IP, Domain Name, DNS, URL
Every website (and device that connects to the internet, for that matter) has an IP (Internet Protocol) address. Since IP addresses are hard to remember 10 digit numeric values, to access specific websites we use domain names instead. www.facebook.com, www.google.com, www.sundaramdesign.com… all domain names. This works with the help of Domain Name Systems (DNS), whose job is to translate domain names into IP addresses and save us countless hours of trying to remember seemingly random sequences of numbers.
Possibly helpful analogy: Ever hear some advertising jingle try to be catchy and replace part of a phone number with a word? ‘Need a loan? Call GET-CASH now!’ What’s easier to remember: GET CASH or 438-2274? The phrase, of course. An IP address could be compared to the original phone number, with the domain name being the easy to remember label that, when dialed, gets you the same result.
A URL (Uniform Resource Locator) is the full address at which a website can be found.
https://www.facebook.com/SundaramDesign?fref=ts … all URL’s.
Possibly helpful analogy: If a URL is akin to a full mailing address, the domain would be the street name.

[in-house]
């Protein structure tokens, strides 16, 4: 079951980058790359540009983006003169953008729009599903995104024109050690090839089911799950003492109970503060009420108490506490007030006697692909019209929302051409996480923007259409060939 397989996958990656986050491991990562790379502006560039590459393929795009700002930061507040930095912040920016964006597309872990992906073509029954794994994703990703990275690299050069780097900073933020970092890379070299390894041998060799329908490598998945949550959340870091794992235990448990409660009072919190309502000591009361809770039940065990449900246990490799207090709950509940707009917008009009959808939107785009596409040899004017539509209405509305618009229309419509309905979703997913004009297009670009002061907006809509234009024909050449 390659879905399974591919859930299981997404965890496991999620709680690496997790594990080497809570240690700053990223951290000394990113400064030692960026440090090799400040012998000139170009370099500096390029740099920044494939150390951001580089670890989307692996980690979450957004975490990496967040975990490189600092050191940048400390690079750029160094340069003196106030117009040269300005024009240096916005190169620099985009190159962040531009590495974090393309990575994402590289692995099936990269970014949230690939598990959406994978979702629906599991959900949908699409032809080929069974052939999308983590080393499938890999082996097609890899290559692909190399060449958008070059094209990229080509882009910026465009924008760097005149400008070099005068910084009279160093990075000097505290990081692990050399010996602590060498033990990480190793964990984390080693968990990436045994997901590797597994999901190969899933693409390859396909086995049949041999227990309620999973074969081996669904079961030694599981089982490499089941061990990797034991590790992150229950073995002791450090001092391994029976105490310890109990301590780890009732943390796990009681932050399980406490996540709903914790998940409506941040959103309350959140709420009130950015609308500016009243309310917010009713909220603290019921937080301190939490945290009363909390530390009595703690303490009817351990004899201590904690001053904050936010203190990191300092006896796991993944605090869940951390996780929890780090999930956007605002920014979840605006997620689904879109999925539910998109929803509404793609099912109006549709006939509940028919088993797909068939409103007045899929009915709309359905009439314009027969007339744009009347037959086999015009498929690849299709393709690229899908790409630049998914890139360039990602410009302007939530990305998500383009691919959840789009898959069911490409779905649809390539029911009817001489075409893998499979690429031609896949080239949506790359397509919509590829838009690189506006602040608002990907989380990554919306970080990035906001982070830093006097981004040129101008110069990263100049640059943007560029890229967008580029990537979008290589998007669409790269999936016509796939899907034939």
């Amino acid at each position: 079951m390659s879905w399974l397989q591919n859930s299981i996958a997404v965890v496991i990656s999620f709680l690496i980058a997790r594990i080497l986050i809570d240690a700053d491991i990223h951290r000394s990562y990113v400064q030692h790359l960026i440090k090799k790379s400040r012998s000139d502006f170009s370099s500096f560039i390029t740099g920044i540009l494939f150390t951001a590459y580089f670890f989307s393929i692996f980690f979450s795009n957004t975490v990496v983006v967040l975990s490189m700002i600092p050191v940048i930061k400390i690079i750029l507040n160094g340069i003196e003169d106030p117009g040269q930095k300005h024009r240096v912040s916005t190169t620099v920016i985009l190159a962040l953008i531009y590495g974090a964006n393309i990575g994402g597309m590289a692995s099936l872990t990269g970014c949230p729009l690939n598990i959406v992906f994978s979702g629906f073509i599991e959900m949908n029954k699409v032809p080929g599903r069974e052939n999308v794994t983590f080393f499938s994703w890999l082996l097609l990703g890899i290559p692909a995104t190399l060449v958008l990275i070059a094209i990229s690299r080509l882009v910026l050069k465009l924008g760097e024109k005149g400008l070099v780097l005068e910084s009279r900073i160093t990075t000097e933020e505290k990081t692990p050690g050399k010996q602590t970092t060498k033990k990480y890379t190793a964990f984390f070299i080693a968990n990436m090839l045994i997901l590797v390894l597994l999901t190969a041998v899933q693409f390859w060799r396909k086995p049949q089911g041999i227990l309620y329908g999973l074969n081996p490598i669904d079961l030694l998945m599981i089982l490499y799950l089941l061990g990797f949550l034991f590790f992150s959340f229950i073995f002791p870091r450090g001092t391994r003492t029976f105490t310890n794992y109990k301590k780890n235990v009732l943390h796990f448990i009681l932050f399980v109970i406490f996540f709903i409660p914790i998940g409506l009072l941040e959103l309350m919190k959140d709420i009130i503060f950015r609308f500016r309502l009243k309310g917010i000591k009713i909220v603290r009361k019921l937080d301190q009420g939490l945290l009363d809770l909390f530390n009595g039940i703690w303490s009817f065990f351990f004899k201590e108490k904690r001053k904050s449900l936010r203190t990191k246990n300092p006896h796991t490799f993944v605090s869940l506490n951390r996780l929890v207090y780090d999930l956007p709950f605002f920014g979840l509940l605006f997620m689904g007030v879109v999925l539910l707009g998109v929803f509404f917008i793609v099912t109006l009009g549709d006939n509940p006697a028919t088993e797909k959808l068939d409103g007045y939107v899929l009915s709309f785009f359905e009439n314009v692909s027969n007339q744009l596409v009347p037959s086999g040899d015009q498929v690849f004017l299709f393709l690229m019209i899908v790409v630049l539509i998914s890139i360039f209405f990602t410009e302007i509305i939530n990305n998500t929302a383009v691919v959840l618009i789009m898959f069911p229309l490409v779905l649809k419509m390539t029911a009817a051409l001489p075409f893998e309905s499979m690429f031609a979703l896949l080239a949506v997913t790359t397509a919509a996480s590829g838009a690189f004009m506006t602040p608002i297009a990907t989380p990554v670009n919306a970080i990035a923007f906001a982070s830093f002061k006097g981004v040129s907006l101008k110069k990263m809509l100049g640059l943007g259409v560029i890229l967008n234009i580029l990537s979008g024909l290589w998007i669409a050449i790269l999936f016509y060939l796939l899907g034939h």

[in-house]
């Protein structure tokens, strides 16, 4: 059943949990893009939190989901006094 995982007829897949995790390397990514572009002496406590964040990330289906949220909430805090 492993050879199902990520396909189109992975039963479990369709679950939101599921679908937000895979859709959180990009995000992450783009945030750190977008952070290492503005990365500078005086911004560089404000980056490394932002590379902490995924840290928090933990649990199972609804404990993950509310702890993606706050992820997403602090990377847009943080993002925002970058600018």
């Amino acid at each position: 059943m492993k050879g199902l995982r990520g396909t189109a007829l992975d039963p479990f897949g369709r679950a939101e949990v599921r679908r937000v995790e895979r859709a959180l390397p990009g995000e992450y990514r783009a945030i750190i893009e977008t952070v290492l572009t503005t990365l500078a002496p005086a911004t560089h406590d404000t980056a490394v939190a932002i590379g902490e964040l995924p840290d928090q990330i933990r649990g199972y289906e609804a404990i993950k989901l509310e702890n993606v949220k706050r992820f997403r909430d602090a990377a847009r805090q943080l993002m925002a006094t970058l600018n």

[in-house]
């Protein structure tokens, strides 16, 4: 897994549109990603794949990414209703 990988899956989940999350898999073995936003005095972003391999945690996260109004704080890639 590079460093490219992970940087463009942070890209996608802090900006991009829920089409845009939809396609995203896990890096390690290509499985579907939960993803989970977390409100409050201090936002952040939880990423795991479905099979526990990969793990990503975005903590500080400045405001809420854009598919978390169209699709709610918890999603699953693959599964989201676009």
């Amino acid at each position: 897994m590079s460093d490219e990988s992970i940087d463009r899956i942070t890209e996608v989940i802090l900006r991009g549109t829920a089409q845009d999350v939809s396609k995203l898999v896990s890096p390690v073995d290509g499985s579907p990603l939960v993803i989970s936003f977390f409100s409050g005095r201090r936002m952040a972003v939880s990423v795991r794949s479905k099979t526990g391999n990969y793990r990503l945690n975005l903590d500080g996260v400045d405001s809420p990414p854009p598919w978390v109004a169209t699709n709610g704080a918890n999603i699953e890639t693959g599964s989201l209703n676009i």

Web Hosting and FTP
A web hosting server is the virtual space in which your website exists. It’s where the files and images that make up a site are stored, and they are uploaded there from the developers computer via a process known as FTP, or File Transfer Protocol. The company you buy that hosting package (and often domain name) from is a web hosting company; popular examples of which include Godaddy, Bluehost and HostGator.
Possibly helpful analogy: Let’s compare a web hosting company to an office supply store, and the server itself to a filing drawer you purchase there. It’s empty when you buy it but has lots of room to store things. Actually placing your items inside? FTP. The label on the outside of the drawer would be the domain name, and individual folder labels within would represent the URLs of various pages. If you buy a domain name without a hosting server, you’ve written out a label but don’t have a drawer to put it on. If you buy a hosting account but no domain name, you have a full drawer of files but no way for anyone else to find them.
What do you want from me?
Sometimes the developer working on a site isn’t the one who set things up and will ask for various access credentials. The hosting account or control panel login is referring to the username and password for the web hosting company. FTP login, which provides access to the site’s file structure, can be found within the hosting control panel and consists of a server url, username and password.